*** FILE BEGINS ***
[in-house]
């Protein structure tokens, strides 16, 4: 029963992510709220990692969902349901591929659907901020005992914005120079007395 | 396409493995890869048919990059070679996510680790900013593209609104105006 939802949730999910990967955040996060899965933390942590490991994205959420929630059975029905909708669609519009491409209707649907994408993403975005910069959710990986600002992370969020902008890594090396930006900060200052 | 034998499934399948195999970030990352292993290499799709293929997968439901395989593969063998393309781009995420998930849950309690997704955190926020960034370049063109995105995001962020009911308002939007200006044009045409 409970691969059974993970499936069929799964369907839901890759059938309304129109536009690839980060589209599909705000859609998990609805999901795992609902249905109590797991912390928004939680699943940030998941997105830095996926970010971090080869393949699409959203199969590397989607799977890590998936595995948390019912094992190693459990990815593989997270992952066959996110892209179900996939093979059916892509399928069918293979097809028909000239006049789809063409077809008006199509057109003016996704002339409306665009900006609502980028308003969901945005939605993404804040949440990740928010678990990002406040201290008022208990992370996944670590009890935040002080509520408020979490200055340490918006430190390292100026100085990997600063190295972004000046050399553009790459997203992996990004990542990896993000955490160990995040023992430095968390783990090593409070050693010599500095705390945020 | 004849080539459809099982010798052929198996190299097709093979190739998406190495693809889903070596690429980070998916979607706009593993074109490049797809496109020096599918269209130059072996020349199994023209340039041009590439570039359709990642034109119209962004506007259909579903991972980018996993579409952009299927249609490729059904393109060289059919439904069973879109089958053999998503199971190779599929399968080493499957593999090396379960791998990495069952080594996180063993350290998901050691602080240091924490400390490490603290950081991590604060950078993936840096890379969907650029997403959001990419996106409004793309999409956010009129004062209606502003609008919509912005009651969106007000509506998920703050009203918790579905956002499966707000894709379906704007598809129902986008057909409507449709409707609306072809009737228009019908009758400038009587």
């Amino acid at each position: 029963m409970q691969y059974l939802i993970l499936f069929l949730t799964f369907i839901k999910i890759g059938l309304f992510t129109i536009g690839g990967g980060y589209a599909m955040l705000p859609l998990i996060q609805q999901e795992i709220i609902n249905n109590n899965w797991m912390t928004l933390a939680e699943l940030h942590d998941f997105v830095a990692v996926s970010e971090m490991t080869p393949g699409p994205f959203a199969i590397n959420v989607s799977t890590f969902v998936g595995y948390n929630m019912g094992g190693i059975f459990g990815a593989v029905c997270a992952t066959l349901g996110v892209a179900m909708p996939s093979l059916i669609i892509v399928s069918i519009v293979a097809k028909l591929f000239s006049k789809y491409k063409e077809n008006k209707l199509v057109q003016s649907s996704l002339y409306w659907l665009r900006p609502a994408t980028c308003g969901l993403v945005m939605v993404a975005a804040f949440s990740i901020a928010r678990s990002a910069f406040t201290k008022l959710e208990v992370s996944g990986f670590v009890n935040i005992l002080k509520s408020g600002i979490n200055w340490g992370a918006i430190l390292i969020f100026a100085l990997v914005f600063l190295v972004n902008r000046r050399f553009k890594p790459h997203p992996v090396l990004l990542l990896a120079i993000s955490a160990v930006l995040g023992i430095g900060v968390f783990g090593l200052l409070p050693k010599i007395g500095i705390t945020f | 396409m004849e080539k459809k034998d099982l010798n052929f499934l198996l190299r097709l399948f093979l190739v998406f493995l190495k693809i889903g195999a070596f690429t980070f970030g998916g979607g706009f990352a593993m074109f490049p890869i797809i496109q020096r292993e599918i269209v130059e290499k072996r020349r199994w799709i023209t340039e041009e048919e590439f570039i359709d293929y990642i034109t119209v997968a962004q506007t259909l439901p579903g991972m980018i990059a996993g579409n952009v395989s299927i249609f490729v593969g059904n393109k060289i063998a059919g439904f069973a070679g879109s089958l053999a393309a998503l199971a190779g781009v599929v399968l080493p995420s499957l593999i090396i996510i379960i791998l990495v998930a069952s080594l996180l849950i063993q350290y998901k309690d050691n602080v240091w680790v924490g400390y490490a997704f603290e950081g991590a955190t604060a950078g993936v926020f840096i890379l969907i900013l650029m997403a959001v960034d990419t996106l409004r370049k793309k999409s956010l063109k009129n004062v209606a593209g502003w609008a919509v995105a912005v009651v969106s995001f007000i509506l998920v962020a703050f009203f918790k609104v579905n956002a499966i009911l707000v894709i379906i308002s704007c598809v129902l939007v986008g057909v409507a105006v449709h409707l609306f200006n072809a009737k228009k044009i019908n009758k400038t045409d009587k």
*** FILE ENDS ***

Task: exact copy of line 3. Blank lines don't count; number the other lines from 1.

């Amino acid at each position: 029963m409970q691969y059974l939802i993970l499936f069929l949730t799964f369907i839901k999910i890759g059938l309304f992510t129109i536009g690839g990967g980060y589209a599909m955040l705000p859609l998990i996060q609805q999901e795992i709220i609902n249905n109590n899965w797991m912390t928004l933390a939680e699943l940030h942590d998941f997105v830095a990692v996926s970010e971090m490991t080869p393949g699409p994205f959203a199969i590397n959420v989607s799977t890590f969902v998936g595995y948390n929630m019912g094992g190693i059975f459990g990815a593989v029905c997270a992952t066959l349901g996110v892209a179900m909708p996939s093979l059916i669609i892509v399928s069918i519009v293979a097809k028909l591929f000239s006049k789809y491409k063409e077809n008006k209707l199509v057109q003016s649907s996704l002339y409306w659907l665009r900006p609502a994408t980028c308003g969901l993403v945005m939605v993404a975005a804040f949440s990740i901020a928010r678990s990002a910069f406040t201290k008022l959710e208990v992370s996944g990986f670590v009890n935040i005992l002080k509520s408020g600002i979490n200055w340490g992370a918006i430190l390292i969020f100026a100085l990997v914005f600063l190295v972004n902008r000046r050399f553009k890594p790459h997203p992996v090396l990004l990542l990896a120079i993000s955490a160990v930006l995040g023992i430095g900060v968390f783990g090593l200052l409070p050693k010599i007395g500095i705390t945020f | 396409m004849e080539k459809k034998d099982l010798n052929f499934l198996l190299r097709l399948f093979l190739v998406f493995l190495k693809i889903g195999a070596f690429t980070f970030g998916g979607g706009f990352a593993m074109f490049p890869i797809i496109q020096r292993e599918i269209v130059e290499k072996r020349r199994w799709i023209t340039e041009e048919e590439f570039i359709d293929y990642i034109t119209v997968a962004q506007t259909l439901p579903g991972m980018i990059a996993g579409n952009v395989s299927i249609f490729v593969g059904n393109k060289i063998a059919g439904f069973a070679g879109s089958l053999a393309a998503l199971a190779g781009v599929v399968l080493p995420s499957l593999i090396i996510i379960i791998l990495v998930a069952s080594l996180l849950i063993q350290y998901k309690d050691n602080v240091w680790v924490g400390y490490a997704f603290e950081g991590a955190t604060a950078g993936v926020f840096i890379l969907i900013l650029m997403a959001v960034d990419t996106l409004r370049k793309k999409s956010l063109k009129n004062v209606a593209g502003w609008a919509v995105a912005v009651v969106s995001f007000i509506l998920v962020a703050f009203f918790k609104v579905n956002a499966i009911l707000v894709i379906i308002s704007c598809v129902l939007v986008g057909v409507a105006v449709h409707l609306f200006n072809a009737k228009k044009i019908n009758k400038t045409d009587k």